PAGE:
The Government was criticised for being ‘weeks too late’ with enforcing its travel ban on India, which only came into force in late April — despite officials knowing about the variant for weeks. The move allowed thousands of travellers from coronavirus-stricken India to pour into the UK.

Studies suggest the variant — first detected in Britain in February — may be 60 per cent more transmissible than the highly infectious Kent version (B.1.1.7) that triggered the UK’s raging second wave. But experts have no reason to believe it evades vaccines and reports from India suggest it still protects against severe illness.

It comes as Downing Street sources played down the possibility of a delay to the lockdown roadmap and insisted the schedule was still on track. Restrictions will be eased in England on Monday to allow pubs, restaurants and bars to serve customers indoors again.

But Environment Secretary George Eustice refused to rule out local lockdowns from next month when the national restrictions are expected to end, adding that officials were ‘closely monitoring’ several outbreaks that had cropped up in recent weeks.

One of the study’s authors, Imperial College epidemiologist Professor Paul Elliott, said: ‘There has been a halving of the prevalence in the period from the end of March to mid-April and the beginning of May…

‘There is a fall in all age groups except the 25 to 34-year-olds, with a particularly significant fall in 55 to 64-year-olds and, of course, this coincides with the rollout of the vaccine programme to that age group.’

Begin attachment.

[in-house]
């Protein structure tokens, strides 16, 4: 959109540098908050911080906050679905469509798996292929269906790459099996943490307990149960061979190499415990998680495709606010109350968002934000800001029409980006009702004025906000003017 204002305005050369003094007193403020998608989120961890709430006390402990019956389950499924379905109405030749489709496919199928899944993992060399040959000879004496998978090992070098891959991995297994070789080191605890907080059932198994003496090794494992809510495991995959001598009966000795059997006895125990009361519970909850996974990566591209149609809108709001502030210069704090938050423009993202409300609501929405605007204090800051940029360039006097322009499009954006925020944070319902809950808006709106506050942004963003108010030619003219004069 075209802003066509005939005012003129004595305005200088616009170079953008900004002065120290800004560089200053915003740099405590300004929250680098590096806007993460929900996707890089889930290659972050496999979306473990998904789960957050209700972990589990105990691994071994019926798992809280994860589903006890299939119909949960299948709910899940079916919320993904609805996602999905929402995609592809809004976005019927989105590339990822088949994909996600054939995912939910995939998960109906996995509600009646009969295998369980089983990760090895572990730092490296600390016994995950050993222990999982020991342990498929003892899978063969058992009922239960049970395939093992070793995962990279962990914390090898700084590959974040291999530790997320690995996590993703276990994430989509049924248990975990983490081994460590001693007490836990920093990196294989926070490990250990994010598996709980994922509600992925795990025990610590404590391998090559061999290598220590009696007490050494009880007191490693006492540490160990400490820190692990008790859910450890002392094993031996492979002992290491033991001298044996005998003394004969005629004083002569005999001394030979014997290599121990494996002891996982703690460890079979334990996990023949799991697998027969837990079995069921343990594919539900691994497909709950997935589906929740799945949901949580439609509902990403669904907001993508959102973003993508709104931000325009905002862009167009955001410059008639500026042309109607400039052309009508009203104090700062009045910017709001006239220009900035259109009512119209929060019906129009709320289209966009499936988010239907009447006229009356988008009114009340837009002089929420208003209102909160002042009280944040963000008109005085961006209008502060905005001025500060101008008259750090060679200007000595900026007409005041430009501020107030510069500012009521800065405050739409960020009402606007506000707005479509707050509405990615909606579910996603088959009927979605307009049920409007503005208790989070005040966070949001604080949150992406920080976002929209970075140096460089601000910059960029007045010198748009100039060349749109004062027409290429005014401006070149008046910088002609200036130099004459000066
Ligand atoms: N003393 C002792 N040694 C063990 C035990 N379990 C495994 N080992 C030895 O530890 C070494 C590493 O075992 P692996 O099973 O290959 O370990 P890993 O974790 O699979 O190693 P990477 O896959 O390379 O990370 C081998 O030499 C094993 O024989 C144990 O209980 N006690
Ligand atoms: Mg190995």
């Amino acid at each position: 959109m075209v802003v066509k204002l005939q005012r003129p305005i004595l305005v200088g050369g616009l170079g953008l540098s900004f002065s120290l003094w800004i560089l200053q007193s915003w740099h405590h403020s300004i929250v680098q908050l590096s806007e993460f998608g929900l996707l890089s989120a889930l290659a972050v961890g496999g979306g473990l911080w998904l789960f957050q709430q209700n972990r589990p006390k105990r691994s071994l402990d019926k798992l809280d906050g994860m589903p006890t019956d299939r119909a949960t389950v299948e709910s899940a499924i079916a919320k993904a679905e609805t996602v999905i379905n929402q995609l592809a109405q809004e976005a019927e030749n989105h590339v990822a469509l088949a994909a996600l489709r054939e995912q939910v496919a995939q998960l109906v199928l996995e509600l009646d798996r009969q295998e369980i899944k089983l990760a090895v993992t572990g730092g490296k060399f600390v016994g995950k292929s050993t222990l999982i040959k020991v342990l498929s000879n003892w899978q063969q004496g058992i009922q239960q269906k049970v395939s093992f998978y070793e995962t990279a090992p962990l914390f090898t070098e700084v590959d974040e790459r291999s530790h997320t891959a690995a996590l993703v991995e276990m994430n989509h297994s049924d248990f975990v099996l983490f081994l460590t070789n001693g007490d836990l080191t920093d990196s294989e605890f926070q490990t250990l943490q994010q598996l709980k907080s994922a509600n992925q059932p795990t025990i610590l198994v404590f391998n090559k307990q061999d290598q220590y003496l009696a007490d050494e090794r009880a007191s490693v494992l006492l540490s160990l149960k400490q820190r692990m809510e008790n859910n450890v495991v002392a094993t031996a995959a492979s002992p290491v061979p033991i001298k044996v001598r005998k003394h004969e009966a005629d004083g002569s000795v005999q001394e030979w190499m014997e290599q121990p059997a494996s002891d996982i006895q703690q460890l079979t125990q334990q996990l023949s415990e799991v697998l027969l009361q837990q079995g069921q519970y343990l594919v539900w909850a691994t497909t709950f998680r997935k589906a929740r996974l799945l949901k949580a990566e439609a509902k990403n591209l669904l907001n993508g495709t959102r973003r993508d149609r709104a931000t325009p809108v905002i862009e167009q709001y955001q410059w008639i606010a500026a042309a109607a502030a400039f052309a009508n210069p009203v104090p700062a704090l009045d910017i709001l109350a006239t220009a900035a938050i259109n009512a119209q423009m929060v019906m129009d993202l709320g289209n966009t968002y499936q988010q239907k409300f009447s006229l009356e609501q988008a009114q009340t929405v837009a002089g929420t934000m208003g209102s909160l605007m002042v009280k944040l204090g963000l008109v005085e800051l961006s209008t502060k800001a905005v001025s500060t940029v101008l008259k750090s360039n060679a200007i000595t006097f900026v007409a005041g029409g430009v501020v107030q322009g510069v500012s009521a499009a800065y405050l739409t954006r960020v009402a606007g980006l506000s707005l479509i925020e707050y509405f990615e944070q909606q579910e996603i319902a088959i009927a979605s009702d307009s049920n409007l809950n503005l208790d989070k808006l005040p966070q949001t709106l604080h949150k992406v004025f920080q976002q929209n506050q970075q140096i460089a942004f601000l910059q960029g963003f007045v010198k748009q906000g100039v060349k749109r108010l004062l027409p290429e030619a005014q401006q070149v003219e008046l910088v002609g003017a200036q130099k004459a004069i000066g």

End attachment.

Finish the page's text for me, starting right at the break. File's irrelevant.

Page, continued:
He added: ‘We saw falls earlier in the older people who had been vaccinated and there was an uncoupling of infections from hospital admissions and deaths. We are seeing the effects of vaccines in our data.’

Co-author Professor Steven Riley said: ‘The last time that we estimated prevalence to be this is actually just at the end of August, so we’re back into levels of last summer.’

He added that vaccination has ‘broken the link’ between infections and a rise in deaths and hospital admissions but cautioned: ‘If there is going to be a big increase in transmission the models suggest it’s going to be around now…

‘There is potential for prevalence to go up in the short-term but there remains a very, very weak link between infections and hospitalisations and deaths.’ 

It comes after a Government minister today suggested England’s lockdown-easing plans were hanging in the balance, hinting that the final step in the roadmap could be delayed due to fears about the Indian Covid variant.